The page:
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Resistance to Hunting in Pre-independence India: Religious environmentalism, ecological nationalism or cultural conservation?*

  • EZRA RASHKOW (a1)

Abstract

This article presents new evidence with which to evaluate the validity of the popular picture of religious environmentalism in India. It examines accounts of a large number of incidents described in Indian language newspapers, the colonial archive, and hunting literature published between the 1870s and 1940s, in which British and other sportsmen clashed with villagers in India while out hunting. During the late nineteenth and early twentieth centuries, the colonial sports-hunting obsession was in its heyday, but opposition to hunting across India was also mounting. Rural villagers, in particular, were often willing to become involved in physical combat with hunters, apparently in order to protect local wildlife. Sportsmen often assumed that it was religious fanaticism that made Hindus defend the lives of what they saw as game animals, trophies, and specimens. The article provides evidence that, in addition to religion, a mixture of other motivations explains Hindu interest in the conservation of certain species. Anti-colonial consciousness, assertions of local authority and territoriality, and an environmental ethic can all be identified as being at work. The end result was the increased conservation of certain species of wildlife.

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*

Thanks to Peter Robb for reading early versions of this article, to K. Sivaramakrishnan for inviting me to present a version of this article at the Yale South Asia Seminar Series, and to David Arnold for originally guiding me towards the ‘native newspaper reports’ in the India Office Records. Thanks also to Esperanza Brizuela-Garcia and Alice Freed for suggestions on recent drafts of this article.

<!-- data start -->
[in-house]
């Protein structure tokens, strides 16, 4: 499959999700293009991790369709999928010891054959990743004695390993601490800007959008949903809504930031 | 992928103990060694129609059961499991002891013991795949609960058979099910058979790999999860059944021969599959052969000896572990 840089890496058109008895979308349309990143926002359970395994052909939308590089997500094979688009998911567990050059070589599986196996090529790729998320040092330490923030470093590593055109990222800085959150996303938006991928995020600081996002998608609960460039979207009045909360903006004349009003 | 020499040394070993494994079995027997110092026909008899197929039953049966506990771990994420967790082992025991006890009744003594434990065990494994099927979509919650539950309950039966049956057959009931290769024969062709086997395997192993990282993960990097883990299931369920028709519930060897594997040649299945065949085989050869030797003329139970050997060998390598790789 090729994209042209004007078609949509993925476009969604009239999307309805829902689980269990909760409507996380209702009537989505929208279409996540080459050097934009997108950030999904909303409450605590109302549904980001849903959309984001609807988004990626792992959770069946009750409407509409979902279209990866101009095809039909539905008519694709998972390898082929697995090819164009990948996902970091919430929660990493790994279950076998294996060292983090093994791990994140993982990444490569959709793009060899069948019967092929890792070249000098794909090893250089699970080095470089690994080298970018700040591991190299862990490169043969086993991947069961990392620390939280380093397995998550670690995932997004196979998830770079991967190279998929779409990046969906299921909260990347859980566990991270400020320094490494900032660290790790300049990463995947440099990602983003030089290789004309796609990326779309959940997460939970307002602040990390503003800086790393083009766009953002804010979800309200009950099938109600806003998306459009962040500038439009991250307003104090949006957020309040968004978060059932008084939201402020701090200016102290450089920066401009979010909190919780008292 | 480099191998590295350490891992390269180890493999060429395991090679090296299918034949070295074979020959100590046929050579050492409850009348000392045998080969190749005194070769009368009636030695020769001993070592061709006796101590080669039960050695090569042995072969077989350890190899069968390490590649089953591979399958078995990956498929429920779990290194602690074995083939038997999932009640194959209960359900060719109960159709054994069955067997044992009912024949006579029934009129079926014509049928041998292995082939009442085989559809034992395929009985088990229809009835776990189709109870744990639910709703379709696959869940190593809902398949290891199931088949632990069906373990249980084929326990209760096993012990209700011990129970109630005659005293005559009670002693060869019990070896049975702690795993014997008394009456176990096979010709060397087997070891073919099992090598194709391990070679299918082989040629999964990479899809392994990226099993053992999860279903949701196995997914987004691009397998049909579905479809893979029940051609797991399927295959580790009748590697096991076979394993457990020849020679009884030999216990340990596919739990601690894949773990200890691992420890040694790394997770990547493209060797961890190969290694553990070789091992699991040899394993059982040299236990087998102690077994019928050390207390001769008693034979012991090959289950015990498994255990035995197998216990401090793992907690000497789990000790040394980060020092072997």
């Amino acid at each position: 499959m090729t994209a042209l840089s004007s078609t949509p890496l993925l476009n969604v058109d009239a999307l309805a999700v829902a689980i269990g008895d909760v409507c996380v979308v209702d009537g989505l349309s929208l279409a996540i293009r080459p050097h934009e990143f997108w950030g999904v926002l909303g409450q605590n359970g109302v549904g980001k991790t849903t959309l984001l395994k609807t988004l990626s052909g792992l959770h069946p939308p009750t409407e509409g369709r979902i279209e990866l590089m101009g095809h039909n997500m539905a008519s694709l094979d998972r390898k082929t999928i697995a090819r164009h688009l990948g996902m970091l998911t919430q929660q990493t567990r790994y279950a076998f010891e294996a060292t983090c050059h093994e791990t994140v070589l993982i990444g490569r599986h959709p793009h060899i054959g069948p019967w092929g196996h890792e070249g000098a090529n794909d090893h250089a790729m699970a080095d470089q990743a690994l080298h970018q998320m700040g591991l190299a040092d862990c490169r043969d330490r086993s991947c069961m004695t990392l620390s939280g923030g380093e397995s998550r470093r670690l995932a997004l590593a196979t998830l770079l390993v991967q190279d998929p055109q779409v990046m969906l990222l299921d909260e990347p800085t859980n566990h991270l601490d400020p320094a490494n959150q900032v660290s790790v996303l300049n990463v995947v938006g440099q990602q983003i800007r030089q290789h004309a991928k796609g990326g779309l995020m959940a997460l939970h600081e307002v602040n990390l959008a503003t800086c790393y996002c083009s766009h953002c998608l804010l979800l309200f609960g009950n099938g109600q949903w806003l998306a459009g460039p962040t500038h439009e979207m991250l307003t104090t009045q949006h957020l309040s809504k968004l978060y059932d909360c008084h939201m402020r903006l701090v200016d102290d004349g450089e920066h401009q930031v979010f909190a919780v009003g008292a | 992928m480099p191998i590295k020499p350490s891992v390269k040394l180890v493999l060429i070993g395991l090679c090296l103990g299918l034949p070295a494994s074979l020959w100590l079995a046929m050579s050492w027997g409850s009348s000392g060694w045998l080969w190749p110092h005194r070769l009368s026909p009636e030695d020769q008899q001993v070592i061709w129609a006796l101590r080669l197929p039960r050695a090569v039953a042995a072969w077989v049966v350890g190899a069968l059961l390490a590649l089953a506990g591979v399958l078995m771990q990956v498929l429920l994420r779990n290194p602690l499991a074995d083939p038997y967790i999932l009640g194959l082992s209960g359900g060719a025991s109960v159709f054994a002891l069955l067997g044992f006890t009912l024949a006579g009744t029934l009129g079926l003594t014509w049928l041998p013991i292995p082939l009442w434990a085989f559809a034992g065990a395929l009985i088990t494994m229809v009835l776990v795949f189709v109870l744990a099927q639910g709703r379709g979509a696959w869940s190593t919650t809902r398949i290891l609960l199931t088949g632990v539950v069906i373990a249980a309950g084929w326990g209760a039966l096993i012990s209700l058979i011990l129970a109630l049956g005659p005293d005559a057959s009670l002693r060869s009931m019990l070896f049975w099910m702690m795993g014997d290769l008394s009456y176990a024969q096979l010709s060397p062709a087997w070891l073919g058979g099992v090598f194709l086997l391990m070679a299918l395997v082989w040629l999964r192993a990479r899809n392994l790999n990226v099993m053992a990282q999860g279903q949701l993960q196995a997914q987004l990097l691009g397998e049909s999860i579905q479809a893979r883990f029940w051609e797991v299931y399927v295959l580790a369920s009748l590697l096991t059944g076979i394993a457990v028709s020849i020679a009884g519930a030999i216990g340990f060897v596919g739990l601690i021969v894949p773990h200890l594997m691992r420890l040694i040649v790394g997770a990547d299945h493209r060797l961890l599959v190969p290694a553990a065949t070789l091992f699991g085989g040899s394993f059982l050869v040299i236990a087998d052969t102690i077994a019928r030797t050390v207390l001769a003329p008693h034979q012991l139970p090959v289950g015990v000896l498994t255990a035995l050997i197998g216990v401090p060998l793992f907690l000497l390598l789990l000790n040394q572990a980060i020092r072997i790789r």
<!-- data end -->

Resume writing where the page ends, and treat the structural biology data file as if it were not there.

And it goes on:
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1 Hornaday, William T., Two Years in the Jungle: The Experiences of a Hunter and Naturalist in India, Ceylon, the Malay Peninsula and Borneo (London: K. Paul, 1885), p. 1.

2 The gharial, or Indian gavial (Gavialis gangeticus), is considered ‘critically endangered’ by the International Union for Conservation of Nature Red List. See http://www.iucnredlist.org/, [accessed 22 September 2014]. Once ranging throughout the waterways of the northern part of the Indian subcontinent (mainly the Indus, Ganges-Jumna, Mahanadi, Irrawaddy, and Bhramaputra), the species is now extinct in Myanmar, and extinct or near extinct in Bangladesh, Bhutan, and Pakistan. Estimates suggest that there are as few as 200 breeding pairs left in the wild, with a total population of less than 2,000. Conservation efforts in India, including ranching and reintroduction, have had some success, but between December 2007 and March 2008, over 100 gharials died due to poisoning from an industrial toxin released into the Chambal River. See http://www.gharialconservationalliance.org/ and the WWF's Gharial Crisis update: http://wwf.panda.org/?130661/Gharial-Crisis-An-Update, [both accessed 22 September 2014].

3 Hornaday, Two Years, p. 26.

4 Ibid, p. 51.

5 Ibid, p. 62.

6 Sivaramakrishnan, K., ‘Colonialism and Forestry in India: Imagining the Past in Present Politics’, Comparative Studies in Society and History 37, no. 1 (1995), p. 3.

7 Guha, Ranajit, ‘Preface’ in Guha, Ranajit (ed.), Subaltern Studies I (Delhi: Oxford University Press, 1982), p. vii.

8 Hames, Raymond, ‘Wildlife Conservation in Tribal Societies’, in Oldfield, Margery L. and Alcorn, Janis B. (eds), Biodiversity: Culture, Conservation, and Ecodevelopment (Boulder: Westview Press, 1991), p. 175.

9 Krech, Shepherd, ‘Reflections on Conservation, Sustainability, and Environmentalism in Indigenous North America’, American Anthropologist 107, no. 1 (2005), p. 78.

10 Sinha, Subir, Gururani, Shubhra and Greenberg, Brian, ‘The “New Traditionalist” Discourse of Indian Environmentalism’, Journal of Peasant Studies 24, no. 3 (1997), pp. 6599.